“I’ve known Magnus for a long time. He trusts me to handle the details he doesn’t have time for,” Colette said, her voice catching as she talked.
I couldn’t help but suspect that even though she answered Kals’ questions, she was screaming inside.
Kals sighed, “What kind of things do you do? I need to know more details.”
After a pause that might only have been Colette gathering her thoughts, she replied, “I do projects for him. Sometimes this means running the Dominators for him. Sometimes it means acting as an ambassador to the Human Ascendancy. When Magnus was one of the leaders of the Cabal, I helped him run it and work with the other leaders. I also communicated with the Cabal’s original creators when Magnus needed information and sometimes their assistance.”
“Original creators,” I said. “Like, who? The Abominators?”
Colette didn’t say anything, staring at Kals.
With a look back at me, she told Colette, “Answer his question.”
Colette took a breath, seeming to take extra time before answering, “The Abominators didn’t create the Cabal. Other immortals organized them to be soldiers that served them. Magnus was once one of them, but the others have drifted away into their own interests and projects. The leadership of the Cabal was still loyal to them, so I sometimes had to get permission from the others for things he wanted to do.”
Haley and I looked at each other. While I couldn’t read minds, I saw her eyes widen. She had to be thinking what I was thinking—crap (or some variation on the same concept). We’d had no idea. Way back when we’d fought Grand Lake’s mayor, Daniel drilled into the guy’s mind and I watched a conversation with the mayor and a representative of the Cabal. The man had made a reference to other people in the Cabal’s leadership being slow to change. Now that I thought back to it, they could have meant other immortals.
I wasn’t sure how we’d missed that, but the mayor might not have known himself and when the Cabal came for us, they were going after us on their own. We never asked if there were immortals behind the immortal warriors even though the organization had to come into being somehow. It just hadn’t ever seemed important enough to ask about.
Haley looked over at Kals, “Ask her if the other immortals are involved in looking for the Artificers’ device.”
Colette tilted her head and frowned for a moment, “I don’t know. I know that he learned about the device from the others. I don’t know if they are helping him look for it. They kicked him out of the Cabal’s leadership, but there are still a few that are friendly to him.”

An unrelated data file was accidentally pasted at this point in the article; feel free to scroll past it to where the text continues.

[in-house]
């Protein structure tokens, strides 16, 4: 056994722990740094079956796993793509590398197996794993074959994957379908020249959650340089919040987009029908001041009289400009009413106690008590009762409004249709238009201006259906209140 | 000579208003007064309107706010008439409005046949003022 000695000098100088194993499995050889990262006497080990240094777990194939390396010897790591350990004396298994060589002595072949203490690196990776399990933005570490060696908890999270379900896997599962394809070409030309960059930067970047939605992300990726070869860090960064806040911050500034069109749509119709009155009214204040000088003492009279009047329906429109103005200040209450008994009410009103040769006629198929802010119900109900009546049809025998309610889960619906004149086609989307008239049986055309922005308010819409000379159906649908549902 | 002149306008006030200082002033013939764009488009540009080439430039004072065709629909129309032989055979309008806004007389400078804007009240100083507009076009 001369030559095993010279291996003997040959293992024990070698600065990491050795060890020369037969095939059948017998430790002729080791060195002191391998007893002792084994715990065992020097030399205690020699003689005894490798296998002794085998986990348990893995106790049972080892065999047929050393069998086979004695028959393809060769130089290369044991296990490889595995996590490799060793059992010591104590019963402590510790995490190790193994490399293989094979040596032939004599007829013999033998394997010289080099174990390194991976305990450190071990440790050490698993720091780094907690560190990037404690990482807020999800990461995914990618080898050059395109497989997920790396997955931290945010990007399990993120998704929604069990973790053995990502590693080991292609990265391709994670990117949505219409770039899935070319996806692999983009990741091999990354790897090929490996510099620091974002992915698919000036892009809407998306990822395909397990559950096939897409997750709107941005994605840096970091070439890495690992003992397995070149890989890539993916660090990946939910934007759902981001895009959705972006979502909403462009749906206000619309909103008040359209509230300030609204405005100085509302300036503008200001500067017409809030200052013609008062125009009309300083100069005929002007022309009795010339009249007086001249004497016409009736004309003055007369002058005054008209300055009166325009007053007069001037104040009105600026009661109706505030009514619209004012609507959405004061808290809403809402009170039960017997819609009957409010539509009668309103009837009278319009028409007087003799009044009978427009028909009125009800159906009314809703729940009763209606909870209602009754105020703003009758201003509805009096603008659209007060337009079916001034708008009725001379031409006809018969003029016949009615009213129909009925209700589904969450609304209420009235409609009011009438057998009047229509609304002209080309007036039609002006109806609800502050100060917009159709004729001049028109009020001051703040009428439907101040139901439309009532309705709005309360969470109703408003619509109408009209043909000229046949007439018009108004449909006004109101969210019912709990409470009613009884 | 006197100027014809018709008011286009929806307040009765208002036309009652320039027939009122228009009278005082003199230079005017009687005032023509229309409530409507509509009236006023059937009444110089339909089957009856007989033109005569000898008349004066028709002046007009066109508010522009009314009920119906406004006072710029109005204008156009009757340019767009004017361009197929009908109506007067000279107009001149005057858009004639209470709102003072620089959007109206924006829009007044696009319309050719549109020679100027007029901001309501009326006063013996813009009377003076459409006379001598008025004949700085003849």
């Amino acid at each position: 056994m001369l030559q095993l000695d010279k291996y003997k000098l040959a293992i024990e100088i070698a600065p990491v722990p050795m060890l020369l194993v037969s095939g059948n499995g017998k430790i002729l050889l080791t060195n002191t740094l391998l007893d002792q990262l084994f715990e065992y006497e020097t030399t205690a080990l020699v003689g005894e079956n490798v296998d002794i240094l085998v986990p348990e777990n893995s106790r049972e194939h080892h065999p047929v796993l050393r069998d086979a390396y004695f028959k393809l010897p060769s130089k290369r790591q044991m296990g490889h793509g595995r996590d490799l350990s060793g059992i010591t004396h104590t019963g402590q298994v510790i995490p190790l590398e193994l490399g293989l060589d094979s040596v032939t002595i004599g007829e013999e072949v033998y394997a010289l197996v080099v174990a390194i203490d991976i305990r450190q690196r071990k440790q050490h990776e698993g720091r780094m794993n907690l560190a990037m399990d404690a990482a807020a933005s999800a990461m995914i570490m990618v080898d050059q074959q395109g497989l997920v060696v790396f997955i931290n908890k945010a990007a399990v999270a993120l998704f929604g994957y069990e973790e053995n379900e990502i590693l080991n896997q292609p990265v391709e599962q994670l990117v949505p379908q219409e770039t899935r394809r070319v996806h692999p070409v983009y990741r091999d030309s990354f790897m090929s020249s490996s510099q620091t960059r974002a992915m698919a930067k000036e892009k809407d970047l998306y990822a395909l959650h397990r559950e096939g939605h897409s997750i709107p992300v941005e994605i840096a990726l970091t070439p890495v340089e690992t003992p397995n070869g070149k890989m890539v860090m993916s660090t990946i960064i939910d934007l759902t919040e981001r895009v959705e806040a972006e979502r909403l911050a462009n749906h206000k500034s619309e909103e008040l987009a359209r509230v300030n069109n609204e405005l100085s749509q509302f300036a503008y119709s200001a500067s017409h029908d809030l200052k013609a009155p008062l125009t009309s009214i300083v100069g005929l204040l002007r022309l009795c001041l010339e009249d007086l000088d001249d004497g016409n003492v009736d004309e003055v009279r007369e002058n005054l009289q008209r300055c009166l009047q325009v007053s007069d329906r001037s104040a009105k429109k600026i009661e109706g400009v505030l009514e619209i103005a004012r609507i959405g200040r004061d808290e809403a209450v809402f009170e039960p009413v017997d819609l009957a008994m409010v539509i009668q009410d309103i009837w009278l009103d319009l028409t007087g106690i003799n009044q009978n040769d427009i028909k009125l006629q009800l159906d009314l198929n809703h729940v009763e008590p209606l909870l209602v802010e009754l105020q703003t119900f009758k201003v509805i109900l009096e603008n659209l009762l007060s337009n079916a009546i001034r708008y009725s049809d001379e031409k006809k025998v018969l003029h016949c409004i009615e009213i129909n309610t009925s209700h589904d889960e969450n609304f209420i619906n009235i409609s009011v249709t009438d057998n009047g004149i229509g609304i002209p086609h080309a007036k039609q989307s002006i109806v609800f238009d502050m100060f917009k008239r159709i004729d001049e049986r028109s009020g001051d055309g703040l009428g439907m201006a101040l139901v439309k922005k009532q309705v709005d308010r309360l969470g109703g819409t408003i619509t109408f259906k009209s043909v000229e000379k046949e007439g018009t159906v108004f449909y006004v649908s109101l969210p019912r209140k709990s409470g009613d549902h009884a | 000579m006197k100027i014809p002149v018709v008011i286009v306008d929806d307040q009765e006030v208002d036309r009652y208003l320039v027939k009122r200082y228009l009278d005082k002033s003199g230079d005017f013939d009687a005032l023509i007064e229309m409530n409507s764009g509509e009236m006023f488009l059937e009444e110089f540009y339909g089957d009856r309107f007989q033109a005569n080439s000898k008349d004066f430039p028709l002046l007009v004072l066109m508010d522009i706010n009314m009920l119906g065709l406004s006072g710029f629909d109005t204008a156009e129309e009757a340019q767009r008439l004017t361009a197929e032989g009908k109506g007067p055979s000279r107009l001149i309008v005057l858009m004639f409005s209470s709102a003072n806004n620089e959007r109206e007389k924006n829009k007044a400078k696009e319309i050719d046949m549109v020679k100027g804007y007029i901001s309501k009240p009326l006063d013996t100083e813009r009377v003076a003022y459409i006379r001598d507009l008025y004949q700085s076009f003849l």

Haley spoke up the second she stopped, “Who are they? Where can we find them?”
Kals stared at Colette, “Answer her.”
Colette opened her mouth, “I… I don’t know. Magnus doesn’t tell me everything. These are his personal friends. I know one name—Urin. I don’t know where he lives.”
The name Urin rang a bell. That was the name of the person who’d written the Sumerian tablets that Cassie read to us, assuming that they were true. Urin had been immortal and sensed Artificers, much as I could.
Frowning, Haley said, “You told us that you talked to these people. You have to know more names and you had to meet them somewhere.”
“Explain that,” Kals said, grinning at Haley and then Colette.
The muscles in Colette’s face tensed, “I do know names and I have met with them, but I don’t know if any of them are still friendly to Magnus. Urin’s the only one and I’ve never met him.”
Haley looked over at Kals, “Tell her to list the names of every immortal she’s met and where she met them.”
Then she looked over at me, “You’ll remember them?”
I said, “Yes.”
The implant would anyway.
“You won’t know any of these names,” Colette told us. “They don’t use them with everybody.”
Then she started listing them in a near monotone. She was right. I didn’t recognize any of them.
When she was done, I told Haley, “I’ve got them.”
I did. They were stored with thousands of years of history and everything else the Xiniti had given me.
Haley narrowed her eyes and asked, “Where’s Martin Magnus? Even if that’s not his real name, you know who I mean. If it’s an alias, he used it for years.”
Kals grinned and glanced back at Haley, “I like your style. Colette answer the question.”
Colette’s eyes widened and she moaned, her body tensing.
“Oh, no,” Kals stepped forward toward Colette, “If you’re doing that, stop. Reverse the command. Don’t kill yourself.”
Then Colette fell forward, hitting the ground with a muffled cry followed by a scream that ended in a cough and rattle.
“Shit,” Haley said, “she’s dead.”
“Wow,” I looked back toward Mindstryke. He responded to my unspoken thought.
“She didn’t know it would happen. I reached into her brain to try to stop it, but she couldn’t control it. I think I know what happened though. Some of the Nine’s people have died in the same way. We haven’t figured out how to stop it.”
He shook his head and even though his mask covered his face, I could see him shake his head and hear him sigh. “The one bright side,” he added, “is that they don’t do it to everybody, just those with critical secrets. There’s no sign that Ana has any kind of trigger.”
“Yeah,” I looked down at Colette’s body where it lay, limbs splayed out too far to be comfortable. “I find it interesting that they didn’t have any protection at all against us finding out about the other immortals—just Magnus.”